Wait - don’t throw that away! Before you discard old clothes or accessories, consider what other ways you may be able to use them. From transforming tank tops that no longer fit into handy grocery bags to repurposing padded bra inserts as shoe insoles, chances are there are some pretty ingenious ways that you can turn your old junk into something you really need and save some cash while you’re at it!

Tuesday, August 18, 2009

Primark protestors urge us to choose ethical fashion NOT fast-fashion

By Bertie Bowen

More than 30 supporters of ethical fashion were at the opening of Primark’s new super store but with 250 crazed shoppers to contend with we hope their message did not fall on deaf ears. The group ‘Labour Behind The Label’ organised the demonstration and their aim was to educate consumers who buy into fast fashion culture and make them stop and think about who may be really paying the price. Affordable clothes are vital but most Primark shoppers are buying more than they need. According to Labour Behind The Label, high street stores such as Primark are exploiting workers and damaging the environment. Workers based in Bangladesh are reportedly paid the equivalent of seven pence an hour for hard labour. With emotive banners, leaflets and songs, protesters urged shoppers to choose ethical fashion instead.

You can buy fashion every week if you wish, but to be environmentally and ethically aware try to buy from second hand shops, vintage markets and, of course ethical fashion brands. Shopping in this way, you can make a long-lasting difference whilst ensuring you are individual and stylish.

Thursday, August 13, 2009

So cool, and so ethical

Not long ago, ethical fashion had an image problem. No one wanted to wear baggy-bottomed Thai fisherman's trousers or an ecru smock top. Unflattering and unappealing, eco-fashion was best left to eco-warriors.
But there has been a definite swing over the past year. Ethical consumerism – from buying products made from recycled or renewable sources to supporting companies that adhere to fair trade principles – is on the rise. It is now cool to care.

So cool in fact, that the latest edition of Vogue has devoted 10 pages to ethical clothing. And London Fashion Week, which starts next week, will include an exhibition space dedicated to 13 ethical labels.

But it's the celebrities behind the movement who are really making a difference. They've made ethical consumerism sexy. One is Bono. Last year, along with his wife, Ali Hewson, and designer Rogan Gregory, he launched Edun, a socially conscious fashion label.

Its clothes are made in locally run factories in Africa, South America and India and the company promotes trade rather than aid. The range is brilliantly designed: this autumn there are beautiful Art Nouveau printed silk dresses, elegant tie-neck chiffon blouses, urban skinny jeans and denim trench coats.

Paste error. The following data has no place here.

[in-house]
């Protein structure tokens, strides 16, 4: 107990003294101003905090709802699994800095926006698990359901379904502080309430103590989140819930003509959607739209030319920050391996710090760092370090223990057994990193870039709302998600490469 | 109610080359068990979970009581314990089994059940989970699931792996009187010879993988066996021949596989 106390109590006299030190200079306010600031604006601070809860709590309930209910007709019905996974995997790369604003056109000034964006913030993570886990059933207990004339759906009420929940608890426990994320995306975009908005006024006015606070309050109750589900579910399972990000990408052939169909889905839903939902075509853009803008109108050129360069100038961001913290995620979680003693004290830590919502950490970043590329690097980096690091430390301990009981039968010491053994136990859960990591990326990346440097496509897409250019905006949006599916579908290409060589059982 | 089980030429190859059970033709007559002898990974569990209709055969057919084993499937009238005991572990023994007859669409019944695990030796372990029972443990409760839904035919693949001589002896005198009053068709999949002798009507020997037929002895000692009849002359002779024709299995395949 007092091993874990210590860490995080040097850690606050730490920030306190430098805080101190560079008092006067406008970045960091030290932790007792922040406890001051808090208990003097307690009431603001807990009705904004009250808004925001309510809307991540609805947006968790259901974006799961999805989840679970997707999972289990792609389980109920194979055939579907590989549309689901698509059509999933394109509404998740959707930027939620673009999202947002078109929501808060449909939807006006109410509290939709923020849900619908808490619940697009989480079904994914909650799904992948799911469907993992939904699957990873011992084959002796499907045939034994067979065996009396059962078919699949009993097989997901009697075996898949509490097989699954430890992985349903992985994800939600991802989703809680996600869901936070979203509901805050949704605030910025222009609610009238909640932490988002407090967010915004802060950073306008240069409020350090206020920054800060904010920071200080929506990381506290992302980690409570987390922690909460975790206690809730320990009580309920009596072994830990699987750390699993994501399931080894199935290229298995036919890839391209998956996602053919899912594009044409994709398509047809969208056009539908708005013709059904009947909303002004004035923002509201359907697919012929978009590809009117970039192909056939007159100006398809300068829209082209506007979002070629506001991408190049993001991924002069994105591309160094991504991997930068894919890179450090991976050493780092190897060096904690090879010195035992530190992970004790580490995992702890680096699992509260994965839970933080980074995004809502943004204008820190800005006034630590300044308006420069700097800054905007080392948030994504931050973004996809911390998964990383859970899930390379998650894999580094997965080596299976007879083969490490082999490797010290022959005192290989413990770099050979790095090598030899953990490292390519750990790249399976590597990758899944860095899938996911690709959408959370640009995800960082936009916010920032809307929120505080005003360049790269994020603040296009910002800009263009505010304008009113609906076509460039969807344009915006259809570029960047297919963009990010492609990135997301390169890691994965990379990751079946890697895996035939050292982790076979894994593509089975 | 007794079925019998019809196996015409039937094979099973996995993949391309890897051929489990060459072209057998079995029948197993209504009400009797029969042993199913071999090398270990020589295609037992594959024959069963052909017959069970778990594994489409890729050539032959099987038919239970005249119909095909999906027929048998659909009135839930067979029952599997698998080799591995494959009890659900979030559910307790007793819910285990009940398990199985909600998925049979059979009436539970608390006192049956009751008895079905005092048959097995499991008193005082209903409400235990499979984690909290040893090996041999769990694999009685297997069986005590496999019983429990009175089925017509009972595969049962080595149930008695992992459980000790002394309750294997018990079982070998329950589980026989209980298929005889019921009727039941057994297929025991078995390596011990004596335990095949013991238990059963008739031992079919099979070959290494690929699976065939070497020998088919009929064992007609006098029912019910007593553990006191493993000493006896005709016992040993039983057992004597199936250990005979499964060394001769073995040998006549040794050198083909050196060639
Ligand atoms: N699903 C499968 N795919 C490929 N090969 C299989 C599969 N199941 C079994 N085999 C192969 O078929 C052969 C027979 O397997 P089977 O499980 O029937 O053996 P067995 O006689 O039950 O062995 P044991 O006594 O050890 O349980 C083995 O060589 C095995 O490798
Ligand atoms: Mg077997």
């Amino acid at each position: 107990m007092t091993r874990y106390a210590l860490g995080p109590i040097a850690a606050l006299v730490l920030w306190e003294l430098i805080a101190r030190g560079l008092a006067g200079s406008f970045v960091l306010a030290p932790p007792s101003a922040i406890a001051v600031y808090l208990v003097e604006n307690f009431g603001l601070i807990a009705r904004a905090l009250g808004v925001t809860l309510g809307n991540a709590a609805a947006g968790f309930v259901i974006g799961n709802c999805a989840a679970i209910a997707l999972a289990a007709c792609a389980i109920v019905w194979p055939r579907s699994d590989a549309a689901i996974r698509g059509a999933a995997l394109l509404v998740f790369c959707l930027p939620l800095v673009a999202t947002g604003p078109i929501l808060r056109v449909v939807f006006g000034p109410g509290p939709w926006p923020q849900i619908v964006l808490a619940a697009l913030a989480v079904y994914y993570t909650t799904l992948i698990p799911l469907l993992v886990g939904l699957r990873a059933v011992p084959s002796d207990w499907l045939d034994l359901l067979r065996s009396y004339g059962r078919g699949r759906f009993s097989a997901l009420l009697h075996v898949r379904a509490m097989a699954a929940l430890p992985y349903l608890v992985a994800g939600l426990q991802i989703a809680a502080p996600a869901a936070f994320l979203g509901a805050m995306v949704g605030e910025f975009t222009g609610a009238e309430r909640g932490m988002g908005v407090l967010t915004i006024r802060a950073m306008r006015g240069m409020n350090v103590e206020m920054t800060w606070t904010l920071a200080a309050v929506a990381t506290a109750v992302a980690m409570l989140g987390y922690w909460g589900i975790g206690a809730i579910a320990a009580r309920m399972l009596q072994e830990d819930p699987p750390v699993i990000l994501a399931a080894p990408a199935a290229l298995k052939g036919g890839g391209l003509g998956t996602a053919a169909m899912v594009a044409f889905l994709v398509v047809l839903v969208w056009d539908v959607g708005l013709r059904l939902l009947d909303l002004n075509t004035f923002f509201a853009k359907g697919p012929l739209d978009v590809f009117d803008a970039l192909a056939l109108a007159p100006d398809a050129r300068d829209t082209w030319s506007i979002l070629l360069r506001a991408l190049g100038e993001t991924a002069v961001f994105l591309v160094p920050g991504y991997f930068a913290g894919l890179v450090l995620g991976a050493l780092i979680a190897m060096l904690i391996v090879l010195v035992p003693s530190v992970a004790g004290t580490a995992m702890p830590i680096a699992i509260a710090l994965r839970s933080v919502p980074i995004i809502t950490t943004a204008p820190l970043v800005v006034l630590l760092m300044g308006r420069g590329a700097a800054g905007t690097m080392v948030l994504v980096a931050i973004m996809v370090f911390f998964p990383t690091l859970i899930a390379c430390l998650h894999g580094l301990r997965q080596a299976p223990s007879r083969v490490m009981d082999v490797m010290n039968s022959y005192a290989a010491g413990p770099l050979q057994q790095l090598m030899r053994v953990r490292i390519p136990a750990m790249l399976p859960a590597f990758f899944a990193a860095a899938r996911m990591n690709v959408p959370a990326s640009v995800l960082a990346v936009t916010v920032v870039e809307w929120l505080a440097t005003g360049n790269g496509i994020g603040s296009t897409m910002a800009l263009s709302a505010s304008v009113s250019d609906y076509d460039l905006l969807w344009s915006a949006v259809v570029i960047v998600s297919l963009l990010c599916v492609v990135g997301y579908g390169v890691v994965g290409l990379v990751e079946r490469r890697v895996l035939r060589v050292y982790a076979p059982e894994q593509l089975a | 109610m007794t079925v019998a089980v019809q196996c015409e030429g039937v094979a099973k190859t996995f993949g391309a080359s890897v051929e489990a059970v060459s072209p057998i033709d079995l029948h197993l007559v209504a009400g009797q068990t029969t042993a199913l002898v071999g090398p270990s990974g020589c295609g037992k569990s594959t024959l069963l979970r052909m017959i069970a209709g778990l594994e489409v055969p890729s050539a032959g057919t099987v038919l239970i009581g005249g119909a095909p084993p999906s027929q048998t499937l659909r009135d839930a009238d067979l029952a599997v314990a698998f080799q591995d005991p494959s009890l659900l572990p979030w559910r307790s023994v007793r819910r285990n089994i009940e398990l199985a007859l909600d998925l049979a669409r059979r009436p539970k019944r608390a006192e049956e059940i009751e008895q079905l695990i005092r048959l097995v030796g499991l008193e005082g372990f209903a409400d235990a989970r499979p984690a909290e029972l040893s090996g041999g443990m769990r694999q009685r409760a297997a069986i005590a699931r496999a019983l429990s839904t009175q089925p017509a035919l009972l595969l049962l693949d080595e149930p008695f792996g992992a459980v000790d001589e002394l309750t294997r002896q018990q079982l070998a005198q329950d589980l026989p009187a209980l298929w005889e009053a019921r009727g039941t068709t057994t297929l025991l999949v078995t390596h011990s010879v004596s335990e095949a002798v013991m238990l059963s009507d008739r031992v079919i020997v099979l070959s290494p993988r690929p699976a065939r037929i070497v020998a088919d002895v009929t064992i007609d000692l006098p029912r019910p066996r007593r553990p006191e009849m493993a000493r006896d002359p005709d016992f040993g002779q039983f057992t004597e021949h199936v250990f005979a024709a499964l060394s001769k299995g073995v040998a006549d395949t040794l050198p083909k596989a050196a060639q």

This year Bono also launched Project Red, a collaboration between Armani, Amex, Converse, Motorola and Gap. Each brand markets covetable and ecologically sound products under the Red banner; profits are donated to a fund fighting Aids, malaria and TB in Africa.

Project RED's unofficial face is Scarlett Johansson, who appears in October's issue of Vogue wearing Armani's designs for the charity. The actress told the magazine: "We don't have to live in a teepee and wear a hemp skirt to be conscious about what's going on. Maybe somebody thinks, 'It's cool that she's wearing the Red T-shirt, I'll hop over to Gap and pick one up'."

Gap, which launched the T-shirts in the spring ( parkas, hoodies and jeans will follow) isn't the only store turning out fashionable and ethically produced clothes. Last week saw the launch of Adili, a website devoted to the top 25 ethical fashion labels, including Ciel, Patagonia, HUG and People Tree, which has a concession in Topshop, Oxford Circus.

People Tree has given the movement a boost with Trudie Styler as its new face. It has designed T-shirts in conjunction with Action Aid; 10 per cent of profits will go to help raise Fair Trade awareness in Asia, Africa and the Americas.

Small, independent fashion labels have also furrowed the green path. Brighton-based Enamore sells everything from pretty hand-made kimono tops to delicate hemp knickers ( far more appealing than they sound).

Chic shoes can be found at ethical boutiques such as Terra Plana, which designs shoes with recycled materials. And rather than squeezing into jeans made from cotton cultivated with pesticides, consumers can now choose brands such as Loomstate, whose eco-friendly designer jeans are sold at Harvey Nichols and Urban Outfitters.

Larger companies are catching on. Timberland, which sells eco-friendly footwear made with vegetable tanned leather and recycled rubber soles, is launching a reforestation project – it will plant one tree for each pair of boots sold.

And Marks & Spencer, which recently commissioned a survey that found that 78 per cent of shoppers wanted to know more about the way products were made, has just launched its own Fair Trade line.

Tesco, meanwhile, is to sell a range of organic clothing designed by Katherine Hamnett, a long-time crusader for ethical fashion.

Of course, it can be argued that eco-fashion is an oxymoron. How can eco-friendliness fit with so ephemeral an industry? The most significant progress should perhaps come from consumers: buying less, and more ethically, could be the most ecologically sound way to shop.

Further read the article here